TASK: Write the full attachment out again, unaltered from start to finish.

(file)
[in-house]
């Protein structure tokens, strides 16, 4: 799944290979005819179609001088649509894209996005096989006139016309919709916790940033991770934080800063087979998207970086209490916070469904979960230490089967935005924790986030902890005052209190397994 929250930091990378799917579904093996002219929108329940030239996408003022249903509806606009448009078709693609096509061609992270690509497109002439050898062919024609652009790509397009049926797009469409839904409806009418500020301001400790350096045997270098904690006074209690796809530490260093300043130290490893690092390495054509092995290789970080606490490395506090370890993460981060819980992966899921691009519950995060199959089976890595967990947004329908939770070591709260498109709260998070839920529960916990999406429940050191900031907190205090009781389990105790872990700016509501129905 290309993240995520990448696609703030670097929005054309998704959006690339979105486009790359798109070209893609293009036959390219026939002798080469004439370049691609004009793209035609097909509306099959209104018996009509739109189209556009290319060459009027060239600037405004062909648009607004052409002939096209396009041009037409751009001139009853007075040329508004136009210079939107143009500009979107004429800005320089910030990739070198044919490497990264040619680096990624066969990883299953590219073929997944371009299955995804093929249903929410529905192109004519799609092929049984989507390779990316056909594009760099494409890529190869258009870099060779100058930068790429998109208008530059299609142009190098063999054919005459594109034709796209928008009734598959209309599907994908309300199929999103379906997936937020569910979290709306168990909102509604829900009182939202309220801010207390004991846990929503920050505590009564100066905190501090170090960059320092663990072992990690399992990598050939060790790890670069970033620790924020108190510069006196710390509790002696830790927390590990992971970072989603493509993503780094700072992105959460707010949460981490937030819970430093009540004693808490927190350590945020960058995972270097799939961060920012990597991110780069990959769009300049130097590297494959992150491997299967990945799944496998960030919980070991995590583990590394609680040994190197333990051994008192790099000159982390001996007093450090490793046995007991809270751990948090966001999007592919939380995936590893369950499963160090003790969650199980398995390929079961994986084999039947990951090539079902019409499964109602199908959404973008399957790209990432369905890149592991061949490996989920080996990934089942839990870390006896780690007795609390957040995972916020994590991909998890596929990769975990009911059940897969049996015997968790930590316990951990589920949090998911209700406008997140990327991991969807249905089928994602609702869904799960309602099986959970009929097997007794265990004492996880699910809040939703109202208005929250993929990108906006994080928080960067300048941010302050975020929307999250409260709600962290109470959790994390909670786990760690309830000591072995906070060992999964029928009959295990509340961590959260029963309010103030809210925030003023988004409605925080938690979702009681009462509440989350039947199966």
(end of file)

[in-house]
């Protein structure tokens, strides 16, 4: 799944290979005819179609001088649509894209996005096989006139016309919709916790940033991770934080800063087979998207970086209490916070469904979960230490089967935005924790986030902890005052209190397994 929250930091990378799917579904093996002219929108329940030239996408003022249903509806606009448009078709693609096509061609992270690509497109002439050898062919024609652009790509397009049926797009469409839904409806009418500020301001400790350096045997270098904690006074209690796809530490260093300043130290490893690092390495054509092995290789970080606490490395506090370890993460981060819980992966899921691009519950995060199959089976890595967990947004329908939770070591709260498109709260998070839920529960916990999406429940050191900031907190205090009781389990105790872990700016509501129905 290309993240995520990448696609703030670097929005054309998704959006690339979105486009790359798109070209893609293009036959390219026939002798080469004439370049691609004009793209035609097909509306099959209104018996009509739109189209556009290319060459009027060239600037405004062909648009607004052409002939096209396009041009037409751009001139009853007075040329508004136009210079939107143009500009979107004429800005320089910030990739070198044919490497990264040619680096990624066969990883299953590219073929997944371009299955995804093929249903929410529905192109004519799609092929049984989507390779990316056909594009760099494409890529190869258009870099060779100058930068790429998109208008530059299609142009190098063999054919005459594109034709796209928008009734598959209309599907994908309300199929999103379906997936937020569910979290709306168990909102509604829900009182939202309220801010207390004991846990929503920050505590009564100066905190501090170090960059320092663990072992990690399992990598050939060790790890670069970033620790924020108190510069006196710390509790002696830790927390590990992971970072989603493509993503780094700072992105959460707010949460981490937030819970430093009540004693808490927190350590945020960058995972270097799939961060920012990597991110780069990959769009300049130097590297494959992150491997299967990945799944496998960030919980070991995590583990590394609680040994190197333990051994008192790099000159982390001996007093450090490793046995007991809270751990948090966001999007592919939380995936590893369950499963160090003790969650199980398995390929079961994986084999039947990951090539079902019409499964109602199908959404973008399957790209990432369905890149592991061949490996989920080996990934089942839990870390006896780690007795609390957040995972916020994590991909998890596929990769975990009911059940897969049996015997968790930590316990951990589920949090998911209700406008997140990327991991969807249905089928994602609702869904799960309602099986959970009929097997007794265990004492996880699910809040939703109202208005929250993929990108906006994080928080960067300048941010302050975020929307999250409260709600962290109470959790994390909670786990760690309830000591072995906070060992999964029928009959295990509340961590959260029963309010103030809210925030003023988004409605925080938690979702009681009462509440989350039947199966």